Friday, November 15, 2013
Stairway To Heaven - Thursday
‘I just don’t get bungalows,’ says idiot trainee F as I swing the car into a 1960’s built low-rise development. ‘They seem like a waste of space.’
That’s pretty much what I said about him at my last one-to-one with the bean counter boss.
‘It depends on your age profile.’ I tell F, as I glance down at my precariously balanced clipboard for the address and nearly mount the pavement. An elderly lady with one of those pull along shopping trolleys looks up alarmed. I give her a cheery wave. You never know, I could be valuing her home soon when she can no longer make the bus stop. Failing that I can tell the beneficiaries we were on nodding terms.
‘What do you mean?’ Asks F, a question he must form several dozen times a day.
‘I mean as you age, your property requirements change.’ I tell him spotting the number I’m looking for and sweeping across to park outside.
‘I want a house with a big garden.’ Says F with more certainty than he shows when I ask him how many applicant calls he’s made that day?
‘I wouldn’t want nothing upstairs.’ Continues F. I stifle an ill-mannered laugh. Not even I’m going to convert that particular open goal.
‘Sleeping downstairs would just be weird.’ Rambles F, as we clamber out of the car and head towards a rusty wrought iron gate and I refuse another tap-in. A weed-strewn crazy paving path leads towards a quarry-tiled porch and a wide expanse of obscured glass either side of a plain front door, with weathered paintwork. These are the signs confidence tricksters look for when casing homes for vulnerable inhabitants. Luckily I just want 2.0% plus VAT and a sole agency.
‘What do we know about the owner?’ I ask F, handing him the valuation form and straightening my tie. He glances at the information and hesitates. Hitting him round the head, hammer to starter motor style, is no longer an option since we opened a Human Resources department.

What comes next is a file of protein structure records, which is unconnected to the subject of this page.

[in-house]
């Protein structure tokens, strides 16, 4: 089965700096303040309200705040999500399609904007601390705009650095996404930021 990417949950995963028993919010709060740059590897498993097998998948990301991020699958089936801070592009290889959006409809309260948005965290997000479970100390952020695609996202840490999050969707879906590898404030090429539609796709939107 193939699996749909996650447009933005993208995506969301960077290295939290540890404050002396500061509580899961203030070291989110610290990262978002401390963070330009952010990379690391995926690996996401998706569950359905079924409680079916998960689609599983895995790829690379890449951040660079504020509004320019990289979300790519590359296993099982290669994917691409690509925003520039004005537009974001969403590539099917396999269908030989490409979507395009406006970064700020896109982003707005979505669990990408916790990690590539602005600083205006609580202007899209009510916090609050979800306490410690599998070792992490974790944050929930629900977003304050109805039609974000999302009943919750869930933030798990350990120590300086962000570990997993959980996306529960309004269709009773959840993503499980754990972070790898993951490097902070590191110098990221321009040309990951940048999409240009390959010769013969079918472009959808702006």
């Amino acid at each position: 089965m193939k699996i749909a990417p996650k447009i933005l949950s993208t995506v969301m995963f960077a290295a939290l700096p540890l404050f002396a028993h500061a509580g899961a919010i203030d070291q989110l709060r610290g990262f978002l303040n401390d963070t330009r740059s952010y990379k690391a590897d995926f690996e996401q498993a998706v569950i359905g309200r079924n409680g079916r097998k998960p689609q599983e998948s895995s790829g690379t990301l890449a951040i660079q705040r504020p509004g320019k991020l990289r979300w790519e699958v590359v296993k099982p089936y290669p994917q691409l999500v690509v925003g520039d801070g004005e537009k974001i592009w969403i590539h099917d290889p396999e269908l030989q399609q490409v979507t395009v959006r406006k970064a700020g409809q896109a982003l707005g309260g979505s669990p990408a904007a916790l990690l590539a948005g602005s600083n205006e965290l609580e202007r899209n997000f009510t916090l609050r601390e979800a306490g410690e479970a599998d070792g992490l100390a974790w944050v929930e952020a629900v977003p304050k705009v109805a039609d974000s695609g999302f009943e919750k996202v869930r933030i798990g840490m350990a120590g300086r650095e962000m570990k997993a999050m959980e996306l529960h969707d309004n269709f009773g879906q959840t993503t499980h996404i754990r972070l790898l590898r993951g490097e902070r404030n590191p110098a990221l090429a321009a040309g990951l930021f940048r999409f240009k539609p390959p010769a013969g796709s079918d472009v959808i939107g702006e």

‘Well?’ I prompt testily.
‘Her name and address,’ begins F, before adding, ‘Obviously.’ I detect the hint of a flinch even before I snatch the form back.
‘She’s a widow, she’s been here since 1979, she doesn’t have any outstanding loans, her daughter lives fifty miles away and she came out of hospital last month.’ I rattle off machine-gun like. My buxom negotiator S took the enquiry and she’s good at extracting information. I like to think I’ve taught her a thing or two.
F smiles vacantly.
I sigh and once again wonder why I bother trying to educate an imbecile if a decade’s worth of professionally trained teachers couldn’t manage.
‘She needs to move, for health reasons, she will probably go out of area to be nearer her family and by the look of the garden will be contemplating something easier to maintain. Sheltered housing probably.’
‘Wow.’ Announces F, as if I’m some sort of dopey man’s David Blaine.
‘She’s motivated.’ I tell F, in conclusion. And I ring the bell.
‘I don’t really want to move my loves.’ Coos the old girl, fifty mind-numbingly dull minutes later, as she pours milk into the cups on the pre-prepared tea tray. I’m wasting my time, but on the upside I have spotted chocolate biscuits.
‘It’s my daughter nagging me to get something smaller, something closer to her house.’ Continues the old lady, as her trembling hand sloshes weak tea in the general direction of the three cups. No need to dunk now.
‘It’s since I had my fall.’
Not on the stairs, I’m guessing.
‘Only, I’m happy where I am. Did I tell you Norman and I moved here thirty-four years ago?’ Yes. Three times. ‘I’ve a photo of him somewhere, would you like to see it?’ No.
‘That went well.’ Announces F, as we climb back in the car and I feel the pressing need for a piss.
‘She’s only coming out of there feet first, unless they can get her sectioned.’ I tell F grumpily as I see four missed calls from the office on my mobile. With 1 in 3 sales destined to fall through, the odds on it being good news aren’t too peachy.
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